Thursday, January 22, 2015

Diagnosis: Over-Advised-Itis



My doctor sat at a small tidy desk tucked in the corner of the cold exam room, lightly tapping one foot on the floor to the same rhythm I jostled one leg crossed over the other. When I had called the clinic a few hours earlier, a nurse said she'd clear the schedule for me to come in right away. In fact, she insisted. That should have been a clue, but surely whatever this condition was, it wasn’t . . . serious. 

I swallowed a lump in my throat, just like heroines in novels do when they are in the throes of distress, and completed my list of symptoms.

“. . . confusion, forgetfulness, blurry vision, indecision, lethargy, nail biting, a compulsion to watch Murder She Wrote reruns, a longing to be Anne Tyler someday but not now, the occasional delusion that Anne Lamott is my personal friend, obsessing on Anne of Green Gables, my all-time favorite book, because I can do that without actually reading it for the four hundredth time, and not even trying to deny that I apparently have a thing for literary Annes."

I paused before adding, "Also, for a writer, I'm not actually writing anything much.”

“How long has this been going on?” The doctor's voice was controlled, flat, yet tinged with a hint of accusation as she turned to my record on her laptop. It seemed she did not want to look me in the eye. What? Did she think I had brought this on myself?

“I started noticing something was wrong a few months ago. It got worse right after I attended a writer’s conference. Then I started subscribing to more blogs with writing encouragement, reading more author newsletters and blogs and pages, I favorited and tweeted and . . . and it seemed as though . . ." I choked up. I was beginning to see a connection I did not want to admit.

"Can you just tell me, please, what’s wrong?” 

The doctor took off her glasses, set them on her desk, and took both my clammy hands in hers. She had apparently decided to be kind, mustering every bit of her chair-side manner for this. I was scared.

“You have Over-Advised-Itis, specifically the type most often seen in writers. OAI4W, as we call it, has been around for a long time. After all, writers have been writing about writing and reading about writing and advising one another for many years. But in the last couple of decades, with social media . . . well, you can imagine. The risk of exposure to OAI4W today is well beyond anything we in the medical field anticipated."  She coughed. "Of course, we had hoped most writers would use restraint."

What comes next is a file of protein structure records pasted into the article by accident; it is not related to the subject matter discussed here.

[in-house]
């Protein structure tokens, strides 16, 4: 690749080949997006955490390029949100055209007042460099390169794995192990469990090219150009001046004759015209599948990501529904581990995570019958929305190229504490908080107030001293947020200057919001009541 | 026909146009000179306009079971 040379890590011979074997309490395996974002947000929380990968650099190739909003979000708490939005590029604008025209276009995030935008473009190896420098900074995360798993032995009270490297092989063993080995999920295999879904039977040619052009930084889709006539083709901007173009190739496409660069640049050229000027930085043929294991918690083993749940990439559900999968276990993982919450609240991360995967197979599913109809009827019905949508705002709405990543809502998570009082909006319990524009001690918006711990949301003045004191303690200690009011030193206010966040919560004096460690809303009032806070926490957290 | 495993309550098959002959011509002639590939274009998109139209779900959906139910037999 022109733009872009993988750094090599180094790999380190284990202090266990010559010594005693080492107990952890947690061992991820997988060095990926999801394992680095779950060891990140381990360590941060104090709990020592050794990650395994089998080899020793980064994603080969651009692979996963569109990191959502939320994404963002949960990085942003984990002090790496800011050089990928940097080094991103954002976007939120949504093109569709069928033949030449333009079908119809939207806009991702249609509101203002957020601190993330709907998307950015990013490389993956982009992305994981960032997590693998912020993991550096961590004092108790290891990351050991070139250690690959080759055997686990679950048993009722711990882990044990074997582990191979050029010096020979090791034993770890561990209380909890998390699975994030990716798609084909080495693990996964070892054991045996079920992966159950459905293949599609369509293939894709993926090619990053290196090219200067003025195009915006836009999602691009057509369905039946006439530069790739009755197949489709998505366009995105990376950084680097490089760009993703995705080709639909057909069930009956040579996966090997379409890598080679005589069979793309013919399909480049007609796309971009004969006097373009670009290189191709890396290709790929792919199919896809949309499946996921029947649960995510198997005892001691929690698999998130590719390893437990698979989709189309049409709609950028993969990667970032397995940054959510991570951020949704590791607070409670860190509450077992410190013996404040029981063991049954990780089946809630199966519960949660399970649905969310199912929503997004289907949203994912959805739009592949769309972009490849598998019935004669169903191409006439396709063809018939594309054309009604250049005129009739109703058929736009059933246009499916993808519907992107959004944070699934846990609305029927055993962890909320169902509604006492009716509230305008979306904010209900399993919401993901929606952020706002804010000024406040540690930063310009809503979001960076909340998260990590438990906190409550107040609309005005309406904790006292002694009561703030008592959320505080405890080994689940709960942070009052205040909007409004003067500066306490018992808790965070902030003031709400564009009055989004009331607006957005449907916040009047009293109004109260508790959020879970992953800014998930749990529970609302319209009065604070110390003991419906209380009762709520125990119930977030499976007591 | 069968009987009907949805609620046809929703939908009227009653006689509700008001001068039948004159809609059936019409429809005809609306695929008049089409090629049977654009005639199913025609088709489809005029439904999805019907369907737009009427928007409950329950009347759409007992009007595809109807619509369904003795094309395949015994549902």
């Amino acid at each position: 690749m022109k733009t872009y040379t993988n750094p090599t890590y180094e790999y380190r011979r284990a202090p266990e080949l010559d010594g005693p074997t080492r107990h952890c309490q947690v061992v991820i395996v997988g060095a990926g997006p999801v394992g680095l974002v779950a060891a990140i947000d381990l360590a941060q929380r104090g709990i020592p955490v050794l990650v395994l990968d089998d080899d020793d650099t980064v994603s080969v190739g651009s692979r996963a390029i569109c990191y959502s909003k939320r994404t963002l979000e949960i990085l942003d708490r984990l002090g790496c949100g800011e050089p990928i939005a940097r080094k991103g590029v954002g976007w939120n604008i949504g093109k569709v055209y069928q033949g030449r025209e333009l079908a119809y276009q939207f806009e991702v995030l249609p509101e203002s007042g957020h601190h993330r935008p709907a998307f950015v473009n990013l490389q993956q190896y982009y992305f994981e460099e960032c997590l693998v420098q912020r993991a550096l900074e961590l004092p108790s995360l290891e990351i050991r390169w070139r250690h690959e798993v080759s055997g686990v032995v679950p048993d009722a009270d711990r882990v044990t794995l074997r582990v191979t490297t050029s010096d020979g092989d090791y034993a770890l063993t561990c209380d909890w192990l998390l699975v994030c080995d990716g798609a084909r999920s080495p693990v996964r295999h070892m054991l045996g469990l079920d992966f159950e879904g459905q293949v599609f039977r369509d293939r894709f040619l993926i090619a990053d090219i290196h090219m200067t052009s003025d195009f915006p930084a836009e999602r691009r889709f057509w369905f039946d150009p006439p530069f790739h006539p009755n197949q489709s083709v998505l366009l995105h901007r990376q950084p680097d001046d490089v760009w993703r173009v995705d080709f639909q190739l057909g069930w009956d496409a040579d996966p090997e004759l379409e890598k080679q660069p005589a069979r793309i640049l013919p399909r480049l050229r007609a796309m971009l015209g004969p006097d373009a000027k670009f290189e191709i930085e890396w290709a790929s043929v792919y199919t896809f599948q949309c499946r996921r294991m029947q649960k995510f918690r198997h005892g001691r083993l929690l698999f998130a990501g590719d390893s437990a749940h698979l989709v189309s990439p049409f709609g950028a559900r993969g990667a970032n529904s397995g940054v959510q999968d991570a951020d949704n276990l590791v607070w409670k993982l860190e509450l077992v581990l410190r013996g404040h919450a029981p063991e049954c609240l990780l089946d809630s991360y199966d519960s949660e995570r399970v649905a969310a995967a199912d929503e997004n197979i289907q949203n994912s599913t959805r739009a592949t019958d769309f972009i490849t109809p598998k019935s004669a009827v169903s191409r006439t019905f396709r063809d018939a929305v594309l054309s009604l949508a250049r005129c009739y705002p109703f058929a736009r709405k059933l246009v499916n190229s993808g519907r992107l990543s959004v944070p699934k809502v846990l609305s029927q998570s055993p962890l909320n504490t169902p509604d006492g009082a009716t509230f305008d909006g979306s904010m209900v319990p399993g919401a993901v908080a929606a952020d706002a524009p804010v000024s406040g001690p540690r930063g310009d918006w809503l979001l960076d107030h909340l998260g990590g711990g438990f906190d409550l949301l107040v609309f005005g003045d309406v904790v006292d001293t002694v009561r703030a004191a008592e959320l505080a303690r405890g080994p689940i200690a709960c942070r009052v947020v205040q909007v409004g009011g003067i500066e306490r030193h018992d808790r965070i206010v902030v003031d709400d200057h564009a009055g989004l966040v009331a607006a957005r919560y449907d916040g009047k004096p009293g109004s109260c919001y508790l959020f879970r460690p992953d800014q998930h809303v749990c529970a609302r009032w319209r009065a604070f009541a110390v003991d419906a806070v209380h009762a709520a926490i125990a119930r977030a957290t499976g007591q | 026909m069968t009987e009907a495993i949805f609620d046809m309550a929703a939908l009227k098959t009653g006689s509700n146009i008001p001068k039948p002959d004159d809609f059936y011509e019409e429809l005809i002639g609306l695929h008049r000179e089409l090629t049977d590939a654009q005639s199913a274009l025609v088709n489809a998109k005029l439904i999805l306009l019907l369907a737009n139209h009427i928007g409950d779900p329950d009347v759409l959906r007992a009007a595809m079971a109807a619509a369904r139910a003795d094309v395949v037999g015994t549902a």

So far I wasn’t feeling any better.

“Tell me, how many writers conferences do you attend?”

“Just one a year.” I didn’t want to confess I was seriously considering two.

“Good. Now, how many blogs about writing have you subscribed to? How many books on writing have you read? How many author blogs and pages and accounts do you follow? Be honest. I need to know so I can correctly diagnosis the severity of your case and develop a treatment plan.”

I told her how many blogs, how many books and newsletters, how many Facebook pages, how many Twitter accounts. I blushed; she blanched.

“This is serious, but I have seen worse, and I think we've caught it early. You have to cut back, especially on social media influences. Your symptoms will eventually dissipate, but it will take time and hard work to break free enough so you can function normally as a writer again. I want to see you again in two weeks, but here's the contact information for an OAI4W Anonymous group. You’ve got to get this under control before you go completely over to the dark side. If that happens, we won't be able to do anything more for you.”

“The dark side? You mean . . . never write again?” She nodded.

I stood, took the referral, thanked her, gathered my things, and left the building without even checking to see if my insurance would cover follow-up visits for OAI4W. As I walked out into the late afternoon sunshine, I was grateful for an early diagnosis. 

“As God is my witness,” I said to no one in particular in my best Scarlett O’Hara voice, “I will write again.”     

Do you have any confessions to make? Do you allow yourself to be over advised?

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